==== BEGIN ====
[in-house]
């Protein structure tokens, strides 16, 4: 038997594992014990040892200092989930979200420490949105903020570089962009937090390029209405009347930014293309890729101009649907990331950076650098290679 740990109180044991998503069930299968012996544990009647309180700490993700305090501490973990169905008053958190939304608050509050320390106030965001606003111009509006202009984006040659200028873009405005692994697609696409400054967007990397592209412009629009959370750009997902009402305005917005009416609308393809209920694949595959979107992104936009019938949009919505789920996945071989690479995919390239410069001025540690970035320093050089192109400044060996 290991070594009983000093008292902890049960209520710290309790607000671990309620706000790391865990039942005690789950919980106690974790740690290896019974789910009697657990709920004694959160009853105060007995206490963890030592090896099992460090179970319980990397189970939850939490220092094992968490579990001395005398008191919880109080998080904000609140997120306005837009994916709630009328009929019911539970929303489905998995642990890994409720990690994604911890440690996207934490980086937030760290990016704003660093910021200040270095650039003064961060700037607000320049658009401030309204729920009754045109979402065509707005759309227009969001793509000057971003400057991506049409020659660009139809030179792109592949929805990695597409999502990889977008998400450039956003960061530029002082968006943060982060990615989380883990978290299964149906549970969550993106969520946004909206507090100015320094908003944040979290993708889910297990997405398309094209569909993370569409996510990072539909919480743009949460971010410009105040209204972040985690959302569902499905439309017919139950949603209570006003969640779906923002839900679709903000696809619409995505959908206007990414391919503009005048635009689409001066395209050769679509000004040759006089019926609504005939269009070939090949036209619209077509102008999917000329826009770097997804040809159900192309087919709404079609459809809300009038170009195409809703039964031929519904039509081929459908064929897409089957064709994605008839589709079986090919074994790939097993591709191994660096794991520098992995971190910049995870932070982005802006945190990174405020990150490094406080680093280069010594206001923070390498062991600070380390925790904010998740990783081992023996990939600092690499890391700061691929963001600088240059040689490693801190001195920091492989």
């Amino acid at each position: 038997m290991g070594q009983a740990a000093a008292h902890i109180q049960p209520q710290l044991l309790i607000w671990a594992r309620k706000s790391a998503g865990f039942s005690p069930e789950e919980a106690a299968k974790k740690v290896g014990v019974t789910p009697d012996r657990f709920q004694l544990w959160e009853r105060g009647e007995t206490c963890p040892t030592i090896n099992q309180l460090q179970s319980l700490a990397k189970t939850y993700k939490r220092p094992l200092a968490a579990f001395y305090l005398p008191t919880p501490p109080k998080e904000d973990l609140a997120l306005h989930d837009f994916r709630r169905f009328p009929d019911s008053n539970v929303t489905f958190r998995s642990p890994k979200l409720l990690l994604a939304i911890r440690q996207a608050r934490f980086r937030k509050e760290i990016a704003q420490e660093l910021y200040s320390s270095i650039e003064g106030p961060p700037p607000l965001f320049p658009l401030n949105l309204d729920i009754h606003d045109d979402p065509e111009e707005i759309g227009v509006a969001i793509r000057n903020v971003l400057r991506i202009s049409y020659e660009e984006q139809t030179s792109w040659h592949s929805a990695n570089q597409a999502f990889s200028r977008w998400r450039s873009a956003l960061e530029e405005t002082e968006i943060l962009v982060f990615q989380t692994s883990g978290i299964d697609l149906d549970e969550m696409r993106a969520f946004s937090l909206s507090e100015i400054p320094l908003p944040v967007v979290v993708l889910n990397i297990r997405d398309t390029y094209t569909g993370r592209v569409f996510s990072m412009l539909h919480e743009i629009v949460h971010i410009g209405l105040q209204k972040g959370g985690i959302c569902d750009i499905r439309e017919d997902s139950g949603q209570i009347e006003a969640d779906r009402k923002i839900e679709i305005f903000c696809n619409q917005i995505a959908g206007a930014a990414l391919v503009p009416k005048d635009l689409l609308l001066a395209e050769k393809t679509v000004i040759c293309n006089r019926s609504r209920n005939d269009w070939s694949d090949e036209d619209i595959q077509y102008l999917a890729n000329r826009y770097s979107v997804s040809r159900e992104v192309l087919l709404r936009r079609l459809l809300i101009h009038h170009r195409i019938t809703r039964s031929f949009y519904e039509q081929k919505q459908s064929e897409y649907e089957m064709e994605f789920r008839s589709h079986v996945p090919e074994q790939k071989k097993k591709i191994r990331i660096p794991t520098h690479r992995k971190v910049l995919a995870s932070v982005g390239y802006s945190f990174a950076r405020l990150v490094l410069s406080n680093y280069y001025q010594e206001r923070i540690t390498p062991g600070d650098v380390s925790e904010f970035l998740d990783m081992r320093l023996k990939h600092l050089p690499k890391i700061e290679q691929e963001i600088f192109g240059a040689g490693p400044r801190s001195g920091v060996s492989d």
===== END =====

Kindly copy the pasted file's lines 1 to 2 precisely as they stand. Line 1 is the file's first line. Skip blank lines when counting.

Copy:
[in-house]
């Protein structure tokens, strides 16, 4: 038997594992014990040892200092989930979200420490949105903020570089962009937090390029209405009347930014293309890729101009649907990331950076650098290679 740990109180044991998503069930299968012996544990009647309180700490993700305090501490973990169905008053958190939304608050509050320390106030965001606003111009509006202009984006040659200028873009405005692994697609696409400054967007990397592209412009629009959370750009997902009402305005917005009416609308393809209920694949595959979107992104936009019938949009919505789920996945071989690479995919390239410069001025540690970035320093050089192109400044060996 290991070594009983000093008292902890049960209520710290309790607000671990309620706000790391865990039942005690789950919980106690974790740690290896019974789910009697657990709920004694959160009853105060007995206490963890030592090896099992460090179970319980990397189970939850939490220092094992968490579990001395005398008191919880109080998080904000609140997120306005837009994916709630009328009929019911539970929303489905998995642990890994409720990690994604911890440690996207934490980086937030760290990016704003660093910021200040270095650039003064961060700037607000320049658009401030309204729920009754045109979402065509707005759309227009969001793509000057971003400057991506049409020659660009139809030179792109592949929805990695597409999502990889977008998400450039956003960061530029002082968006943060982060990615989380883990978290299964149906549970969550993106969520946004909206507090100015320094908003944040979290993708889910297990997405398309094209569909993370569409996510990072539909919480743009949460971010410009105040209204972040985690959302569902499905439309017919139950949603209570006003969640779906923002839900679709903000696809619409995505959908206007990414391919503009005048635009689409001066395209050769679509000004040759006089019926609504005939269009070939090949036209619209077509102008999917000329826009770097997804040809159900192309087919709404079609459809809300009038170009195409809703039964031929519904039509081929459908064929897409089957064709994605008839589709079986090919074994790939097993591709191994660096794991520098992995971190910049995870932070982005802006945190990174405020990150490094406080680093280069010594206001923070390498062991600070380390925790904010998740990783081992023996990939600092690499890391700061691929963001600088240059040689490693801190001195920091492989």